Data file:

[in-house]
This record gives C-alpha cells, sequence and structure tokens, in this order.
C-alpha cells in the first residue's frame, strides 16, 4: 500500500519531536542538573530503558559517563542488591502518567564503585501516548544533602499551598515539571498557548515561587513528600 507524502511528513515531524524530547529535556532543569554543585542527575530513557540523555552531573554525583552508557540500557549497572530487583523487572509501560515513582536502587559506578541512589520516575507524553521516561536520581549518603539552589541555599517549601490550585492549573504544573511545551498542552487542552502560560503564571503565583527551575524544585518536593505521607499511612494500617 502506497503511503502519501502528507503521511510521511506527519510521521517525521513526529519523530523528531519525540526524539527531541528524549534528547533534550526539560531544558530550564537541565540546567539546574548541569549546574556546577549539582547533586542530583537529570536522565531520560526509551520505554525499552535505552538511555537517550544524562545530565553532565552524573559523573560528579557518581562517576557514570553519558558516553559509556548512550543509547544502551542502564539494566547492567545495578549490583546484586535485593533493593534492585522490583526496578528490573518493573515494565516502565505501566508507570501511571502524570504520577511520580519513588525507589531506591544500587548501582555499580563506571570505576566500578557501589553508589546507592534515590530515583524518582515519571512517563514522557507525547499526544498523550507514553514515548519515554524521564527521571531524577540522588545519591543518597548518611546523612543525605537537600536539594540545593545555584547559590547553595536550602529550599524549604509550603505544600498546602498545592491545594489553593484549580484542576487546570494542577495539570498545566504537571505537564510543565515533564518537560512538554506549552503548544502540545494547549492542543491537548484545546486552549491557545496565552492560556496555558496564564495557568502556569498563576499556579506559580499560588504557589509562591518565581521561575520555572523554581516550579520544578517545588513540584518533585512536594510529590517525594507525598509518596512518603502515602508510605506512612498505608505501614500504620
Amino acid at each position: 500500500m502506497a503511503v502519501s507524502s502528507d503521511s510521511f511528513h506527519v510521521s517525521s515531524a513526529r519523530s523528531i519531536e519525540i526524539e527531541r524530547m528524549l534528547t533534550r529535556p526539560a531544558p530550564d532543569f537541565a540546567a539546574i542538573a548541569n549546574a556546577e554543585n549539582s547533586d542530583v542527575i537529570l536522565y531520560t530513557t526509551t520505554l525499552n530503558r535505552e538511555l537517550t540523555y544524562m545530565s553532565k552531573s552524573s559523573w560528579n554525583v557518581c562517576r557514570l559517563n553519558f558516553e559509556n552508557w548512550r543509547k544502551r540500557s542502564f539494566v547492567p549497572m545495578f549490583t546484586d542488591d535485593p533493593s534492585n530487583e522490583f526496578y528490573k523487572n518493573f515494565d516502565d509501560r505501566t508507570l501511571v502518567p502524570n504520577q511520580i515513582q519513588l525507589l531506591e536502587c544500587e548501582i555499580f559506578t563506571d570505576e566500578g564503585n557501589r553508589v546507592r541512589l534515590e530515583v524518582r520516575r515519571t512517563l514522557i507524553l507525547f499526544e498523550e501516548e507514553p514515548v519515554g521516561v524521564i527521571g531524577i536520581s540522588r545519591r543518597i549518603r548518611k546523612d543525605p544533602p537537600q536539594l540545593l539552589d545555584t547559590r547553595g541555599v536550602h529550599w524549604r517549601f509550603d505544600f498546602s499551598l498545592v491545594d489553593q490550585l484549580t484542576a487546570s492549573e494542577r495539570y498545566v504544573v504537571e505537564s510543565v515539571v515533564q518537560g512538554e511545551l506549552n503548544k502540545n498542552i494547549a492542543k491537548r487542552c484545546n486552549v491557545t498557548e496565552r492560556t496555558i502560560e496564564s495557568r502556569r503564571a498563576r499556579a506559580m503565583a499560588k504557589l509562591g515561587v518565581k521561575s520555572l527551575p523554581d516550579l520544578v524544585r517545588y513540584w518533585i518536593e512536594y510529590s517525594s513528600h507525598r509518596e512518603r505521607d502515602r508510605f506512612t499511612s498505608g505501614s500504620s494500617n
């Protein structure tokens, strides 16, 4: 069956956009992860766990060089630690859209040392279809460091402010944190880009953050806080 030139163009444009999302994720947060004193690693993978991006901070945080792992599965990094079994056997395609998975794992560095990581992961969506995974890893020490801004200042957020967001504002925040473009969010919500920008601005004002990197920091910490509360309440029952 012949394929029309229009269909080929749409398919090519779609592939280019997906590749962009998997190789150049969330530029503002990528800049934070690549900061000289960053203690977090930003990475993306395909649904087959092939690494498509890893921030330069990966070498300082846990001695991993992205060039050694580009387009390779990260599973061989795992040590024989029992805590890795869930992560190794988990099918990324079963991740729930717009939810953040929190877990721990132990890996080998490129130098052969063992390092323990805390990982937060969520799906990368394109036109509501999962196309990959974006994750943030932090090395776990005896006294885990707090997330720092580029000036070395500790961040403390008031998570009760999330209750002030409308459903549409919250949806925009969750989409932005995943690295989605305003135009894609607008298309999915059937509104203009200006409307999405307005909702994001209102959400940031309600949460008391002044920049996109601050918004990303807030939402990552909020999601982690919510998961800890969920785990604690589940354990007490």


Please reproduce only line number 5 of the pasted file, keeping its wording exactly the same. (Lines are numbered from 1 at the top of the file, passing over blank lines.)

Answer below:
């Protein structure tokens, strides 16, 4: 069956956009992860766990060089630690859209040392279809460091402010944190880009953050806080 030139163009444009999302994720947060004193690693993978991006901070945080792992599965990094079994056997395609998975794992560095990581992961969506995974890893020490801004200042957020967001504002925040473009969010919500920008601005004002990197920091910490509360309440029952 012949394929029309229009269909080929749409398919090519779609592939280019997906590749962009998997190789150049969330530029503002990528800049934070690549900061000289960053203690977090930003990475993306395909649904087959092939690494498509890893921030330069990966070498300082846990001695991993992205060039050694580009387009390779990260599973061989795992040590024989029992805590890795869930992560190794988990099918990324079963991740729930717009939810953040929190877990721990132990890996080998490129130098052969063992390092323990805390990982937060969520799906990368394109036109509501999962196309990959974006994750943030932090090395776990005896006294885990707090997330720092580029000036070395500790961040403390008031998570009760999330209750002030409308459903549409919250949806925009969750989409932005995943690295989605305003135009894609607008298309999915059937509104203009200006409307999405307005909702994001209102959400940031309600949460008391002044920049996109601050918004990303807030939402990552909020999601982690919510998961800890969920785990604690589940354990007490």